FROM THE HILL
New Building for SIlS, Other Projects Move Closer
They're called the "red spots" on the Campus Master Plan map - the places designated in red where consultants and UNC architects
believe new buildings and additions logically could go
but that are on the back of the stove, unfunded and in
some cases their uses unidentified.
Some of the red spots moved up a burner or two in
March, when cam-
pus planners began
approval from the
town of Chapel Hill.
They range from a
new headquarters for
the nationally top-ranked School of
Library Science amid
dormitory-dom-inated South Cam-
pus to a vast addition
to the dental school
and more modest
• SILS has
square-foot Manning Hall, which plal1l1ers say cannot
be renovated to meet SILS' technology needs. The new
building would be 125,000 square feet, located just east
of the Kenan-Flagler Business School parking deck.
The future use of Manning has not been determined.
• The existing Dental Office and Dental Research
buildings would be razed for a new 175,000-
square-foot Dental Science Building, which would enable the
dental school to increase its enrollment 50 percent.
• Davie Hall, which consists ofparts built in 1926
and 1967, would be replaced with a three-floor,
75,000-square-foot building. The current building on
Cameron Avenue is out of date for the psychology
• In the vast area of the Bell Tower parking lot,
three genornics-related buildings would go up behind
Mitchell, Wilson and Coker halls as well as a new office
building for the medical school and a pedestrian bridge
over South Road. A parking deck originally planned for
1,600 spaces has been scaled back to 710 spaces. The
remaining spaces would comprise a three-level addition
to the Craige parking deck on Manning Drive.
• UNC wants to consolidate magnetic resonance
imaging and other medical imaging in a new building
next to the Lineberger Cancer Research Center.
• A new 230-space parking deck would be built on
the site of the tennis courts that were behind Hinton
James dorm, with tennis courts added on top of it.
UNC also is seeking approval to add 8,804 seats to
Kenan Stadium, which probably would entail demol-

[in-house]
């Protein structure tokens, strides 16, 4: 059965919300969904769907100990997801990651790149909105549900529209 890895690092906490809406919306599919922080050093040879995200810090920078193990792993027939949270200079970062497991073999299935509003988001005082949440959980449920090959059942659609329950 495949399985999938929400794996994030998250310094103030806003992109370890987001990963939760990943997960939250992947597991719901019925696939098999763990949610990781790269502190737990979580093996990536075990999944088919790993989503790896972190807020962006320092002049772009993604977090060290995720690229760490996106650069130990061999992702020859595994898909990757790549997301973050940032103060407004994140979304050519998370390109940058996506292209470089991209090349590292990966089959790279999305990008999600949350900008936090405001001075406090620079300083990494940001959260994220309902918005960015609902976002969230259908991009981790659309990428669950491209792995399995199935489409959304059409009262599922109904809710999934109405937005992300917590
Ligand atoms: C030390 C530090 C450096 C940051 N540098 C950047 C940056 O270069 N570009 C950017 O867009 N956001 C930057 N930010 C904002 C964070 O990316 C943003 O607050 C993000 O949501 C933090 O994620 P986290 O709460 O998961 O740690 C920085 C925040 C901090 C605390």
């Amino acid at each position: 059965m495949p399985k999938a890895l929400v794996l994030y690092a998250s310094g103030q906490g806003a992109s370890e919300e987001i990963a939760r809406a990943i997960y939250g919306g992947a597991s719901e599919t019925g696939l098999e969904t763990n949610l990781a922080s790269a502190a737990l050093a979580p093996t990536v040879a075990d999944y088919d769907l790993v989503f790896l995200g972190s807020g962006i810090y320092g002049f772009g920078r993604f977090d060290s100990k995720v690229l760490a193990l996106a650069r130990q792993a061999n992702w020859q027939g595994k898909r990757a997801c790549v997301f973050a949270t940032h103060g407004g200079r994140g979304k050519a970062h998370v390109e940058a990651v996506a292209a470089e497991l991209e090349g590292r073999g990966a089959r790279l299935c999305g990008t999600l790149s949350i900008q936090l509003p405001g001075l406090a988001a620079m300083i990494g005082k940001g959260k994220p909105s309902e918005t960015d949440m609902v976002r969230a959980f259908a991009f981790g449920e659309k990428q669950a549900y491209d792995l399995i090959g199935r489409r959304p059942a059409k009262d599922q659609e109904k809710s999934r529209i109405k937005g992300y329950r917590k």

ishing the 1927 Kenan Field House and closing in the
stadium's east end. Athletics also wants to expand
Boshamer Stadium with additional seats, restrooms and
concession areas. Both stadiums could get box seats.
Approval is sought for an addition to the George
Watts Hill Alumni Center.
With the exception of the SILS move and perhaps
the parking deck with tennis courts, none of these is a
surprise to those who have followed the planning
schemes. The projects are in various stages offunding
approval. The genome science and dental science
buildings are UNC's top priority for consideration in this
year's legislative session. Several of the others are in the
University's request from the 2005-07 biennial capital
projects budget. Parking decks are paid for with
parking revenues. UNC would move ahead with planning
and construction as soon as funding is in place.
The athletics and Alumni Center additions, to be
built with private money, have no fum timetables.
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administration is the higher selectivity rates
at those peer schools - all four take a substantially higher percentage of their stu-
dents from the top 10 percent of their high
In a presentation to the trustees, Dean
Bernadette Gray-Little of the College of
Arts and Sciences, citing a 2004 study, said
the key factors in failure to graduate are
becoming academically ineligible, low
fust-year grades and a patrern of intermittent
enrollment; low educational and income
levels in the home; and lower levels of
May /June 2006
"academic and social engagement."
Gray-Little said that the fust class of
Carolina Covenant students slightly
exceeds the student body as a whole at
staying in school after the first year, and
that Summer Bridge students graduate at
the same rate as the entire student body.
The trustees also are concerned about
the reasons some students take five and six
years to get their degrees - generally
taking a dim view of those who stretch college
in the absence of extenuating circum-
stances. The stretch may be a growing trend
- Vice Chair Jean Kitchin ' 70 said she
hears from parents who don't expect their
kids to graduate in four years. Trustee Rusty
Carter ' 71 said UNC needs to resolve what
he called a "disconnect" in which 120
credit hours (an average of 15 per semester)
are required to graduate but UNC's mini-
mum to stay enrolled is only 12.
Student body President Seth Dearmin
said he recalled hearing former UNC System President Dick Spangler ' 54 say that a
student who's smart enough to get in Car-
olina is smart enough to figure out how to
stay there five years. The UNC trustees got
a laugh out of that, but they don't find
much levity in the practice of tarrying
beyond the standard eight semesters.